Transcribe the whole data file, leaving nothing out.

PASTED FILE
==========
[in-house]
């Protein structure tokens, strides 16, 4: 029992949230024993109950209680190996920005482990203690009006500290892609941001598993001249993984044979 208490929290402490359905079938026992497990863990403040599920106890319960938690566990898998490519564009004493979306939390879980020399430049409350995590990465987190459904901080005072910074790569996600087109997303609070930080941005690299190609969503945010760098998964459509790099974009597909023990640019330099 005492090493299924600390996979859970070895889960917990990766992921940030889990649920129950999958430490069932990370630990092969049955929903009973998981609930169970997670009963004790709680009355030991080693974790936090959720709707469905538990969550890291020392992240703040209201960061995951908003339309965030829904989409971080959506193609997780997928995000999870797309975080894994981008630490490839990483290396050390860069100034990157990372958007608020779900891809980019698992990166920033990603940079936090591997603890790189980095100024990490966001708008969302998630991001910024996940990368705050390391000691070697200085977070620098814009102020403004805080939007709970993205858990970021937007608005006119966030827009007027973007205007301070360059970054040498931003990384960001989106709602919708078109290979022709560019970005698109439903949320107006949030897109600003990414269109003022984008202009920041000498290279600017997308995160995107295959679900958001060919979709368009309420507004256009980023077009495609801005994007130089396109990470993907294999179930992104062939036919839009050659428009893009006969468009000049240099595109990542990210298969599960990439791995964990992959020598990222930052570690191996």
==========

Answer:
[in-house]
């Protein structure tokens, strides 16, 4: 029992949230024993109950209680190996920005482990203690009006500290892609941001598993001249993984044979 208490929290402490359905079938026992497990863990403040599920106890319960938690566990898998490519564009004493979306939390879980020399430049409350995590990465987190459904901080005072910074790569996600087109997303609070930080941005690299190609969503945010760098998964459509790099974009597909023990640019330099 005492090493299924600390996979859970070895889960917990990766992921940030889990649920129950999958430490069932990370630990092969049955929903009973998981609930169970997670009963004790709680009355030991080693974790936090959720709707469905538990969550890291020392992240703040209201960061995951908003339309965030829904989409971080959506193609997780997928995000999870797309975080894994981008630490490839990483290396050390860069100034990157990372958007608020779900891809980019698992990166920033990603940079936090591997603890790189980095100024990490966001708008969302998630991001910024996940990368705050390391000691070697200085977070620098814009102020403004805080939007709970993205858990970021937007608005006119966030827009007027973007205007301070360059970054040498931003990384960001989106709602919708078109290979022709560019970005698109439903949320107006949030897109600003990414269109003022984008202009920041000498290279600017997308995160995107295959679900958001060919979709368009309420507004256009980023077009495609801005994007130089396109990470993907294999179930992104062939036919839009050659428009893009006969468009000049240099595109990542990210298969599960990439791995964990992959020598990222930052570690191996």